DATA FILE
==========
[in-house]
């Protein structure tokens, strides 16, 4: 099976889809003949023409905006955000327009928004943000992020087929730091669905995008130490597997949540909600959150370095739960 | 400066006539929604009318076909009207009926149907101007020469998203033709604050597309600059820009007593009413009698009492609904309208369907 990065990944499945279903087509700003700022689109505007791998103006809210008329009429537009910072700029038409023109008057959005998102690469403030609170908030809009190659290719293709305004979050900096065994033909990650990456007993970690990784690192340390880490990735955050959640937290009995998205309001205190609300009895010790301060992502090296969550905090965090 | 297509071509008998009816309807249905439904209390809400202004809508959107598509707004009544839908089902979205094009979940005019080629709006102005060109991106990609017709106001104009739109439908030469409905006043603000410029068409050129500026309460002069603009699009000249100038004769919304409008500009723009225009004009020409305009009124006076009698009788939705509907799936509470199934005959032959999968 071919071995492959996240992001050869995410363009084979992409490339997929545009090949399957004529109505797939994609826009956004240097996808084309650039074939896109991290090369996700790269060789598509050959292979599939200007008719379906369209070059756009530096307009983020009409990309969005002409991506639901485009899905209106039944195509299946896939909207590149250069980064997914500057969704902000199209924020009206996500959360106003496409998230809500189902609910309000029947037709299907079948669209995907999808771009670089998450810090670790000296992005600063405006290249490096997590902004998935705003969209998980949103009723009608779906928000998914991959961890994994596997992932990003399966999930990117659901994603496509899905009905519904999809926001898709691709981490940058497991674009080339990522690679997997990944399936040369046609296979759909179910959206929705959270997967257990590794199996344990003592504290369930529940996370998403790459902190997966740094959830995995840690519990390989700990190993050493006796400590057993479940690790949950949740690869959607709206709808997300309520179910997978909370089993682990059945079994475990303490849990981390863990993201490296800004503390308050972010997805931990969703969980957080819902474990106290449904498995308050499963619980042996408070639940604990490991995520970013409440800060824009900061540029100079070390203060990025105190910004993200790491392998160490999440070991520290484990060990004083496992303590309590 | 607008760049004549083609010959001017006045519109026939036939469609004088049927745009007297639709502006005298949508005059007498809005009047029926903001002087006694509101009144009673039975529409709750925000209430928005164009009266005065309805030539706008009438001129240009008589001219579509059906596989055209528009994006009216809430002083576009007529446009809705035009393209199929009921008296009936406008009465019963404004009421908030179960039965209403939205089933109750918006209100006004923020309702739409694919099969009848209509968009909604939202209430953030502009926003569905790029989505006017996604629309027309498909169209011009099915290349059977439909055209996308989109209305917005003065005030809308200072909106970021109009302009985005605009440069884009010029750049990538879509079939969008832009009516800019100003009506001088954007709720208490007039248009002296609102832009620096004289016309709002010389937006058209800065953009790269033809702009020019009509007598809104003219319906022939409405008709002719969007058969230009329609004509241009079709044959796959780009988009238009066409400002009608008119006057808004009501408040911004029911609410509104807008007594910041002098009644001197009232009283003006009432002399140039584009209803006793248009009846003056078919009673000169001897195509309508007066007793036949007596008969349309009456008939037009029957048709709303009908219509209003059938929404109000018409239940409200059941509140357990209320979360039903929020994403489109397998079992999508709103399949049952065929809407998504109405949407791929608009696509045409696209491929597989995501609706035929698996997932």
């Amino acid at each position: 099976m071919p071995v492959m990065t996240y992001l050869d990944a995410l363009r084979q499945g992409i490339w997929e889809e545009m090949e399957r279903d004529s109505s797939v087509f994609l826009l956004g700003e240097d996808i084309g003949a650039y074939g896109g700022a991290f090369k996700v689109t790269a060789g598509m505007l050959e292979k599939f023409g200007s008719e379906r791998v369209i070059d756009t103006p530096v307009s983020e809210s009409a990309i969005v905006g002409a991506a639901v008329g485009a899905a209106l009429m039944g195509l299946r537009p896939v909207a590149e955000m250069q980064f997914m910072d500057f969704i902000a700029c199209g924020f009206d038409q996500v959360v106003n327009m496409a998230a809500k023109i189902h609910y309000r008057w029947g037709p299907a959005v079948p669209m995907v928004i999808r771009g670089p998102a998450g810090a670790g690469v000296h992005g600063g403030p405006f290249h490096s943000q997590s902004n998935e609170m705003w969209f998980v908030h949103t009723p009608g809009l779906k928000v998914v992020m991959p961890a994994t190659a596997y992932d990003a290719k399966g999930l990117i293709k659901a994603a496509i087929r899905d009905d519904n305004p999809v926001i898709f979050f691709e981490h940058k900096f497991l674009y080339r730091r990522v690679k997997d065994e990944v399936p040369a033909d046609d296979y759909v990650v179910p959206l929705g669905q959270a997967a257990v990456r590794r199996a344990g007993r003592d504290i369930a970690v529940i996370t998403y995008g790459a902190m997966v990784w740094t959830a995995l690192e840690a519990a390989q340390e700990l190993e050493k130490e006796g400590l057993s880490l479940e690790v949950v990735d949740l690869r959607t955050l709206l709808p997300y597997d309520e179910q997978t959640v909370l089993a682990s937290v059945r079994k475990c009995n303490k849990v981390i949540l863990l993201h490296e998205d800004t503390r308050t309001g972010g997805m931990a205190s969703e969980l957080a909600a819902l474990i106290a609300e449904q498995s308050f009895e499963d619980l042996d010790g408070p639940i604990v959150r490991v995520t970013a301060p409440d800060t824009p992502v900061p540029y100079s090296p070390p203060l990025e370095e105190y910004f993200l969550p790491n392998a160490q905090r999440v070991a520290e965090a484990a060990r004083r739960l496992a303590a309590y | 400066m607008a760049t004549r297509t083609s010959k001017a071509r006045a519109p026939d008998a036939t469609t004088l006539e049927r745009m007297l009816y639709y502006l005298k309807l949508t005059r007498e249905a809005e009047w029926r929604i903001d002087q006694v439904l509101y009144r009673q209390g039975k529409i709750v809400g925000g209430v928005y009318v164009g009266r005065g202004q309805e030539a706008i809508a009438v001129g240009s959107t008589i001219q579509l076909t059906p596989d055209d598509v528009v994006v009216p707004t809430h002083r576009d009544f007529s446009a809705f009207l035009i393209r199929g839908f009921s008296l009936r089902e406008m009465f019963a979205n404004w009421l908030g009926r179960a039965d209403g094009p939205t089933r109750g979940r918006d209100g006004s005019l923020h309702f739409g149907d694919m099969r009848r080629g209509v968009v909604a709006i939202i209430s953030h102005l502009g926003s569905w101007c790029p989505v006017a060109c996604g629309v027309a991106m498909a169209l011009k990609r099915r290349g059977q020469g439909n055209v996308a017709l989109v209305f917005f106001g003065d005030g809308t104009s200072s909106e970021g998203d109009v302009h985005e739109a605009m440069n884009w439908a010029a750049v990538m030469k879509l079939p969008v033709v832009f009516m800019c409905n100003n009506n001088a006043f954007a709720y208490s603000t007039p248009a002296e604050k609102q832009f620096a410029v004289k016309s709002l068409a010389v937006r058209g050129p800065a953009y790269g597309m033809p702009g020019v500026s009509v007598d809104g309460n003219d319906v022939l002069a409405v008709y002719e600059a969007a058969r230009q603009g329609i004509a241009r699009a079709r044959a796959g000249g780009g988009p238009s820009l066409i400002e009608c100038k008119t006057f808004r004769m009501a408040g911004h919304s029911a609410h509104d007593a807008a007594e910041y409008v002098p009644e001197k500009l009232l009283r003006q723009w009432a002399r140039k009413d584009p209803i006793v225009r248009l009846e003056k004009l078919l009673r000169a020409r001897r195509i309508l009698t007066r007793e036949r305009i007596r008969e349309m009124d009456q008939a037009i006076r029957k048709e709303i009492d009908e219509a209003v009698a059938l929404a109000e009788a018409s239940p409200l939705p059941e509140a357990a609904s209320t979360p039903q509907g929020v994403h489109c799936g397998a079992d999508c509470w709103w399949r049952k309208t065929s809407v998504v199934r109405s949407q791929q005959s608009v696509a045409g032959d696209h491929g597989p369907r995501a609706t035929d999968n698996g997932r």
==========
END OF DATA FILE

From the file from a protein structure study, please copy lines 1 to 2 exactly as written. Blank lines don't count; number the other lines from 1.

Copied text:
[in-house]
């Protein structure tokens, strides 16, 4: 099976889809003949023409905006955000327009928004943000992020087929730091669905995008130490597997949540909600959150370095739960 | 400066006539929604009318076909009207009926149907101007020469998203033709604050597309600059820009007593009413009698009492609904309208369907 990065990944499945279903087509700003700022689109505007791998103006809210008329009429537009910072700029038409023109008057959005998102690469403030609170908030809009190659290719293709305004979050900096065994033909990650990456007993970690990784690192340390880490990735955050959640937290009995998205309001205190609300009895010790301060992502090296969550905090965090 | 297509071509008998009816309807249905439904209390809400202004809508959107598509707004009544839908089902979205094009979940005019080629709006102005060109991106990609017709106001104009739109439908030469409905006043603000410029068409050129500026309460002069603009699009000249100038004769919304409008500009723009225009004009020409305009009124006076009698009788939705509907799936509470199934005959032959999968 071919071995492959996240992001050869995410363009084979992409490339997929545009090949399957004529109505797939994609826009956004240097996808084309650039074939896109991290090369996700790269060789598509050959292979599939200007008719379906369209070059756009530096307009983020009409990309969005002409991506639901485009899905209106039944195509299946896939909207590149250069980064997914500057969704902000199209924020009206996500959360106003496409998230809500189902609910309000029947037709299907079948669209995907999808771009670089998450810090670790000296992005600063405006290249490096997590902004998935705003969209998980949103009723009608779906928000998914991959961890994994596997992932990003399966999930990117659901994603496509899905009905519904999809926001898709691709981490940058497991674009080339990522690679997997990944399936040369046609296979759909179910959206929705959270997967257990590794199996344990003592504290369930529940996370998403790459902190997966740094959830995995840690519990390989700990190993050493006796400590057993479940690790949950949740690869959607709206709808997300309520179910997978909370089993682990059945079994475990303490849990981390863990993201490296800004503390308050972010997805931990969703969980957080819902474990106290449904498995308050499963619980042996408070639940604990490991995520970013409440800060824009900061540029100079070390203060990025105190910004993200790491392998160490999440070991520290484990060990004083496992303590309590 | 607008760049004549083609010959001017006045519109026939036939469609004088049927745009007297639709502006005298949508005059007498809005009047029926903001002087006694509101009144009673039975529409709750925000209430928005164009009266005065309805030539706008009438001129240009008589001219579509059906596989055209528009994006009216809430002083576009007529446009809705035009393209199929009921008296009936406008009465019963404004009421908030179960039965209403939205089933109750918006209100006004923020309702739409694919099969009848209509968009909604939202209430953030502009926003569905790029989505006017996604629309027309498909169209011009099915290349059977439909055209996308989109209305917005003065005030809308200072909106970021109009302009985005605009440069884009010029750049990538879509079939969008832009009516800019100003009506001088954007709720208490007039248009002296609102832009620096004289016309709002010389937006058209800065953009790269033809702009020019009509007598809104003219319906022939409405008709002719969007058969230009329609004509241009079709044959796959780009988009238009066409400002009608008119006057808004009501408040911004029911609410509104807008007594910041002098009644001197009232009283003006009432002399140039584009209803006793248009009846003056078919009673000169001897195509309508007066007793036949007596008969349309009456008939037009029957048709709303009908219509209003059938929404109000018409239940409200059941509140357990209320979360039903929020994403489109397998079992999508709103399949049952065929809407998504109405949407791929608009696509045409696209491929597989995501609706035929698996997932």